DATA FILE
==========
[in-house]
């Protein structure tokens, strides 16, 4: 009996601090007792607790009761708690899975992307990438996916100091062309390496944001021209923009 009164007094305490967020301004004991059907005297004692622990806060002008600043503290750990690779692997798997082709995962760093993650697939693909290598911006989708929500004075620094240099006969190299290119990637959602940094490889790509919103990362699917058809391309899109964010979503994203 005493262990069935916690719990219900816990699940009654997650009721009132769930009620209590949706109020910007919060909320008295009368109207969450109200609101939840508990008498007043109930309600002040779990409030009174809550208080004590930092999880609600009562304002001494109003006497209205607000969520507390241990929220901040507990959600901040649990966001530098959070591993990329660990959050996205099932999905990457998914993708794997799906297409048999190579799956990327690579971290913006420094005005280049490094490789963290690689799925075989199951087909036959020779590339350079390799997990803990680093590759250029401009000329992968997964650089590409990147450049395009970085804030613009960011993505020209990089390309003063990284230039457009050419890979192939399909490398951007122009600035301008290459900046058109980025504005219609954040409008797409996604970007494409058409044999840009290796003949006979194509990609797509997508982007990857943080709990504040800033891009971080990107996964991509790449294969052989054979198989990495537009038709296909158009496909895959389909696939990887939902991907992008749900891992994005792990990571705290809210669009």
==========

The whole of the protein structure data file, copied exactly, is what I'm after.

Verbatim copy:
[in-house]
């Protein structure tokens, strides 16, 4: 009996601090007792607790009761708690899975992307990438996916100091062309390496944001021209923009 009164007094305490967020301004004991059907005297004692622990806060002008600043503290750990690779692997798997082709995962760093993650697939693909290598911006989708929500004075620094240099006969190299290119990637959602940094490889790509919103990362699917058809391309899109964010979503994203 005493262990069935916690719990219900816990699940009654997650009721009132769930009620209590949706109020910007919060909320008295009368109207969450109200609101939840508990008498007043109930309600002040779990409030009174809550208080004590930092999880609600009562304002001494109003006497209205607000969520507390241990929220901040507990959600901040649990966001530098959070591993990329660990959050996205099932999905990457998914993708794997799906297409048999190579799956990327690579971290913006420094005005280049490094490789963290690689799925075989199951087909036959020779590339350079390799997990803990680093590759250029401009000329992968997964650089590409990147450049395009970085804030613009960011993505020209990089390309003063990284230039457009050419890979192939399909490398951007122009600035301008290459900046058109980025504005219609954040409008797409996604970007494409058409044999840009290796003949006979194509990609797509997508982007990857943080709990504040800033891009971080990107996964991509790449294969052989054979198989990495537009038709296909158009496909895959389909696939990887939902991907992008749900891992994005792990990571705290809210669009």